James Lawton Chief Sports Writer

Winners: Chelsea; Dark horses: Arsenal

Sam Wallace Football Correspondent

Winners: Barcelona; Dark horses: Porto

Ian Herbert Deputy Football Correspondent

Winners: Barcelona; Dark horses: Real Madrid

Glenn Moore Football Editor

Winners: Chelsea; Dark horses: Arsenal

Mark Fleming Football Reporter

Winners: Chelsea; Dark horses: Fiorentina

Life and Style
tech

Sales of the tablet are set to fall again say analysts

News
A Brazilian wandering spider
news

World's most lethal spider found under a bunch of bananas

Life and Style
fashion

British supermodel and hitmaker join forces to launch a 'huge song'

Life and Style
gaming

I Am Bread could actually a challenging and nuanced title

PROMOTED VIDEO
Have you tried new the Independent Digital Edition apps?
Sport
Mario Balotelli pictured in the win over QPR
footballInternet reacts to miss shocker for Liverpool striker
News
people
Voices
Sol Campbell near his home in Chelsea
voices
News
i100
News
Kimi the fox cub
newsBurberry under fire from animal rights group - and their star, Kimi
Sport
Fans of Palmeiras looks dejected during the match between Palmeiras and Santos
footballPalmeiras fan killed trying to 'ambush' bus full of opposition supporters
Arts and Entertainment
filmsIt's nearly a wrap on Star Wars: Episode 7, producer reveals
Life and Style
fashion
News
i100
News
<p>Jonathan Ross</p>
<p>Jonathan Ross (or Wossy, as he’s affectionately known) has been on television and radio for an extraordinarily long time, working on a seat in the pantheon of British presenters. Hosting Friday Night with Jonathan Ross for nine years, Ross has been in everything from the video game Fable to Phineas and Ferb. So it’s probably not so surprising that Ross studied at Southampton College of Art (since rebranded Southampton Solent), a university known nowadays for its media production courses.</p>
<p>However, after leaving Solent, Ross studied History at the School of Slavonic and East European Studies, now part of the UCL, a move that was somewhat out of keeping with the rest of his career. Ross was made a fellow of the school in 2006 in recognition of his services to broadcasting.</p>
TV

Rumours that the star wants to move on to pastures new

News
i100
Caption competition
Caption competition
Latest stories from i100
Have you tried new the Independent Digital Edition apps?

Bleacher Report

Daily Quiz
Independent Dating
and  

By clicking 'Search' you
are agreeing to our
Terms of Use.

Day In a Page

Oscar Pistorius sentencing: The athlete's wealth and notoriety have provoked a long overdue debate on South African prisons

'They poured water on, then electrified me...'

If Oscar Pistorius is sent to jail, his experience will not be that of other inmates
James Wharton: The former Guard now fighting discrimination against gay soldiers

The former Guard now fighting discrimination against gay soldiers

Life after the Army has brought new battles for the LGBT activist James Wharton
Ebola in the US: Panic over the virus threatens to infect President Obama's midterms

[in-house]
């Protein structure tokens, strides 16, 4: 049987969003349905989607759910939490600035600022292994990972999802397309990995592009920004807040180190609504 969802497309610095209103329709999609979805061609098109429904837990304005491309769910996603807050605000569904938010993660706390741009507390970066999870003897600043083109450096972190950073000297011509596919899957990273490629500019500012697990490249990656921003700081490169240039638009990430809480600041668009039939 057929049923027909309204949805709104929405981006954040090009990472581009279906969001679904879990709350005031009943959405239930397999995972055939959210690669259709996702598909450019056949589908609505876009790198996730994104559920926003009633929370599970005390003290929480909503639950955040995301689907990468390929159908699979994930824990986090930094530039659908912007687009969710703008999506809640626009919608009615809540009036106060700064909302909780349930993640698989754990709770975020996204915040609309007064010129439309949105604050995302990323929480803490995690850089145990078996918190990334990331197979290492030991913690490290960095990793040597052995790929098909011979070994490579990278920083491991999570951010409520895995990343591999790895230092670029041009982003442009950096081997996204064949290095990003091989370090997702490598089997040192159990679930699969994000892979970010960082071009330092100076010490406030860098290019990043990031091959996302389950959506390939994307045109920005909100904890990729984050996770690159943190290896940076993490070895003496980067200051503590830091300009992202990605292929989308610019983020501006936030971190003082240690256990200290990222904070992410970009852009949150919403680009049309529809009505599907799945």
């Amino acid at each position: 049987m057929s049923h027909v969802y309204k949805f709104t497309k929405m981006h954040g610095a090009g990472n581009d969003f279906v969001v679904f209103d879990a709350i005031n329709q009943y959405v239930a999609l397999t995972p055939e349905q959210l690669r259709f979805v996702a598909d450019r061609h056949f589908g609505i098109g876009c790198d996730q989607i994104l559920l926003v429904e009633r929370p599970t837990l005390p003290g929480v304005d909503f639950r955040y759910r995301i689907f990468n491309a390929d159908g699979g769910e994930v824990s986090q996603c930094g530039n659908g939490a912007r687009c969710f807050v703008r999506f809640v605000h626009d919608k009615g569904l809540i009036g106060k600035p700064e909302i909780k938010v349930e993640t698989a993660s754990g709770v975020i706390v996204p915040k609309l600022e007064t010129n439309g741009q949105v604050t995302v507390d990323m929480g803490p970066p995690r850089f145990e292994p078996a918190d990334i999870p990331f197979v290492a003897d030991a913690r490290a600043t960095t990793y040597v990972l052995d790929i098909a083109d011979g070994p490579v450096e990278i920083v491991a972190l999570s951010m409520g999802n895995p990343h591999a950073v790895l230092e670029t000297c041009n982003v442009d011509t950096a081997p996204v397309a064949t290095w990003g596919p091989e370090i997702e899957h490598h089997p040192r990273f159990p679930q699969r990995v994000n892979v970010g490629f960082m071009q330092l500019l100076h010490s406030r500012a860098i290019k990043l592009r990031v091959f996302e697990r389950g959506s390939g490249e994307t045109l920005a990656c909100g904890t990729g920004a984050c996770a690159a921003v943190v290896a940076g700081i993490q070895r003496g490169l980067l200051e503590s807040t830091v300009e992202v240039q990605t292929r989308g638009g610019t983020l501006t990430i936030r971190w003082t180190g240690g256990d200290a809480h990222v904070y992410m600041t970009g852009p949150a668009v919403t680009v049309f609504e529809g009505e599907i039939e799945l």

Panic over Ebola threatens to infect the midterms

Just one person has died, yet November's elections may be affected by what Republicans call 'Obama's Katrina', says Rupert Cornwell
Premier League coaches join the RSC to swap the tricks of their trades

Darling, you were fabulous! But offside...

Premier League coaches are joining the RSC to learn acting skills, and in turn they will teach its actors to play football. Nick Clark finds out why
How to dress with authority: Kirsty Wark and Camila Batmanghelidjh discuss the changing role of fashion in women's workwear

How to dress with authority

Kirsty Wark and Camila Batmanghelidjh discuss the changing role of fashion in women's workwear
New book on Joy Division's Ian Curtis sheds new light on the life of the late singer

New book on Ian Curtis sheds fresh light on the life of the late singer

'Joy Division were making art... Ian was for real' says author Jon Savage
Sean Harris: A rare interview with British acting's secret weapon

Sean Harris: A rare interview with British acting's secret weapon

The Bafta-winner talks Hollywood, being branded a psycho, and how Barbra Streisand is his true inspiration
Tim Minchin, interview: The musician, comedian and world's favourite ginger is on scorching form

Tim Minchin interview

For a no-holds-barred comedian who is scathing about woolly thinking and oppressive religiosity, he is surprisingly gentle in person
Boris Johnson's boozing won't win the puritan vote

Boris's boozing won't win the puritan vote

Many of us Brits still disapprove of conspicuous consumption – it's the way we were raised, says DJ Taylor
Ash frontman Tim Wheeler reveals how he came to terms with his father's dementia

Tim Wheeler: Alzheimer's, memories and my dad

Wheeler's dad suffered from Alzheimer's for three years. When he died, there was only one way the Ash frontman knew how to respond: with a heartfelt solo album
Hugh Bonneville & Peter James: 'Peter loves his classic cars; I've always pootled along fine with a Mini Metro. I think I lack his panache'

How We Met: Hugh Bonneville & Peter James

'Peter loves his classic cars; I've always pootled along fine with a Mini Metro. I think I lack his panache'
Bill Granger recipes: Our chef's heavenly crab dishes don't need hours of preparation

Bill Granger's heavenly crab recipes

Scared off by the strain of shelling a crab? Let a fishmonger do the hard work so you can focus on getting the flavours right
Radamel Falcao: How faith and love drive the Colombian to glory

Radamel Falcao: How faith and love drive the Colombian to glory

After a remarkable conversion from reckless defender to prolific striker, Monaco's ace says he wants to make his loan deal at Old Trafford permanent
Terry Venables: Premier League managers must not be allowed to dictate who plays and who does not play for England

Terry Venables column

Premier League managers must not be allowed to dictate who plays and who does not play for England
The Inside Word: Brendan Rodgers looks to the future while Roy Hodgson is ghost of seasons past

Michael Calvin's Inside Word

Brendan Rodgers looks to the future while Roy Hodgson is ghost of seasons past